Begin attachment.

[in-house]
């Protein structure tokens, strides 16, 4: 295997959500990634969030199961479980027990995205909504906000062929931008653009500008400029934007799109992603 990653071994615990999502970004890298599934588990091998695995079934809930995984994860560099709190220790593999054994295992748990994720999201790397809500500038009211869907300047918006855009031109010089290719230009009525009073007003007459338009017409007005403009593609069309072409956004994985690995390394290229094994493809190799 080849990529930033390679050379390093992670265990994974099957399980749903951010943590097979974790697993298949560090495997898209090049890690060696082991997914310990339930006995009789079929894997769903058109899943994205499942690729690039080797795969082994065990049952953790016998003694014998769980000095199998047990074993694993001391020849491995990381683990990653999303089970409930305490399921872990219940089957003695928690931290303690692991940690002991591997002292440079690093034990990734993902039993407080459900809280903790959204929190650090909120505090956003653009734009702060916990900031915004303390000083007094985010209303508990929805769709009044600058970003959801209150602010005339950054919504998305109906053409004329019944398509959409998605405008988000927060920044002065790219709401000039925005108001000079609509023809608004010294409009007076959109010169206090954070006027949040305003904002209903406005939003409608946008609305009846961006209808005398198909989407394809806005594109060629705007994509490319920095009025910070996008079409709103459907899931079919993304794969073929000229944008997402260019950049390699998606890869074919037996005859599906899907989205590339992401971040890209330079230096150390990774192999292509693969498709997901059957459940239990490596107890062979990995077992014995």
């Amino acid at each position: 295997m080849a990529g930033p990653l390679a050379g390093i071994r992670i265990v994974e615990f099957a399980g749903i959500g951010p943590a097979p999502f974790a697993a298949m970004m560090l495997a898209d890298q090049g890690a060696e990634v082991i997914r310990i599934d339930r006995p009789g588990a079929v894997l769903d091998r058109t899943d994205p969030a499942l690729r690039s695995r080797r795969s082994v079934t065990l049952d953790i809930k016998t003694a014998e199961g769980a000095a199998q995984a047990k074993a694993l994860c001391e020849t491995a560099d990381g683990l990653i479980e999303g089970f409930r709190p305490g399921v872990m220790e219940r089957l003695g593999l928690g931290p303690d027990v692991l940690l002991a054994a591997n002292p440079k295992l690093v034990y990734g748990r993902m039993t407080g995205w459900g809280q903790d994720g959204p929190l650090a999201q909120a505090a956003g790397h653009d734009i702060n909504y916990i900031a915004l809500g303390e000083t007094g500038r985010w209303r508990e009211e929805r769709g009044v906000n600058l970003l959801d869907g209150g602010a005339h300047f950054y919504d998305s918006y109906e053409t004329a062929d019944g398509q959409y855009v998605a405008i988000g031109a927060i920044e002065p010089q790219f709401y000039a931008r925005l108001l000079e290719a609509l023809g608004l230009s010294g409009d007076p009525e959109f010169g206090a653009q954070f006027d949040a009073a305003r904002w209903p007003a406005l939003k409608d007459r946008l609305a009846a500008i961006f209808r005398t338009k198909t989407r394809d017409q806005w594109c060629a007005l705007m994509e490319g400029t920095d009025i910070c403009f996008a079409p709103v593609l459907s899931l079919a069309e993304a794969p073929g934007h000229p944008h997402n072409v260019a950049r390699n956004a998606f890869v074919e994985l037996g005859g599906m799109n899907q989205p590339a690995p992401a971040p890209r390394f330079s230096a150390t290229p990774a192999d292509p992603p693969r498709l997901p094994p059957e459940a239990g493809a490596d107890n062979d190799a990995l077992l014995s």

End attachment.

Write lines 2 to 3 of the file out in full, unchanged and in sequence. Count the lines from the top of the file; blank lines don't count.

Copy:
């Protein structure tokens, strides 16, 4: 295997959500990634969030199961479980027990995205909504906000062929931008653009500008400029934007799109992603 990653071994615990999502970004890298599934588990091998695995079934809930995984994860560099709190220790593999054994295992748990994720999201790397809500500038009211869907300047918006855009031109010089290719230009009525009073007003007459338009017409007005403009593609069309072409956004994985690995390394290229094994493809190799 080849990529930033390679050379390093992670265990994974099957399980749903951010943590097979974790697993298949560090495997898209090049890690060696082991997914310990339930006995009789079929894997769903058109899943994205499942690729690039080797795969082994065990049952953790016998003694014998769980000095199998047990074993694993001391020849491995990381683990990653999303089970409930305490399921872990219940089957003695928690931290303690692991940690002991591997002292440079690093034990990734993902039993407080459900809280903790959204929190650090909120505090956003653009734009702060916990900031915004303390000083007094985010209303508990929805769709009044600058970003959801209150602010005339950054919504998305109906053409004329019944398509959409998605405008988000927060920044002065790219709401000039925005108001000079609509023809608004010294409009007076959109010169206090954070006027949040305003904002209903406005939003409608946008609305009846961006209808005398198909989407394809806005594109060629705007994509490319920095009025910070996008079409709103459907899931079919993304794969073929000229944008997402260019950049390699998606890869074919037996005859599906899907989205590339992401971040890209330079230096150390990774192999292509693969498709997901059957459940239990490596107890062979990995077992014995």
């Amino acid at each position: 295997m080849a990529g930033p990653l390679a050379g390093i071994r992670i265990v994974e615990f099957a399980g749903i959500g951010p943590a097979p999502f974790a697993a298949m970004m560090l495997a898209d890298q090049g890690a060696e990634v082991i997914r310990i599934d339930r006995p009789g588990a079929v894997l769903d091998r058109t899943d994205p969030a499942l690729r690039s695995r080797r795969s082994v079934t065990l049952d953790i809930k016998t003694a014998e199961g769980a000095a199998q995984a047990k074993a694993l994860c001391e020849t491995a560099d990381g683990l990653i479980e999303g089970f409930r709190p305490g399921v872990m220790e219940r089957l003695g593999l928690g931290p303690d027990v692991l940690l002991a054994a591997n002292p440079k295992l690093v034990y990734g748990r993902m039993t407080g995205w459900g809280q903790d994720g959204p929190l650090a999201q909120a505090a956003g790397h653009d734009i702060n909504y916990i900031a915004l809500g303390e000083t007094g500038r985010w209303r508990e009211e929805r769709g009044v906000n600058l970003l959801d869907g209150g602010a005339h300047f950054y919504d998305s918006y109906e053409t004329a062929d019944g398509q959409y855009v998605a405008i988000g031109a927060i920044e002065p010089q790219f709401y000039a931008r925005l108001l000079e290719a609509l023809g608004l230009s010294g409009d007076p009525e959109f010169g206090a653009q954070f006027d949040a009073a305003r904002w209903p007003a406005l939003k409608d007459r946008l609305a009846a500008i961006f209808r005398t338009k198909t989407r394809d017409q806005w594109c060629a007005l705007m994509e490319g400029t920095d009025i910070c403009f996008a079409p709103v593609l459907s899931l079919a069309e993304a794969p073929g934007h000229p944008h997402n072409v260019a950049r390699n956004a998606f890869v074919e994985l037996g005859g599906m799109n899907q989205p590339a690995p992401a971040p890209r390394f330079s230096a150390t290229p990774a192999d292509p992603p693969r498709l997901p094994p059957e459940a239990g493809a490596d107890n062979d190799a990995l077992l014995s």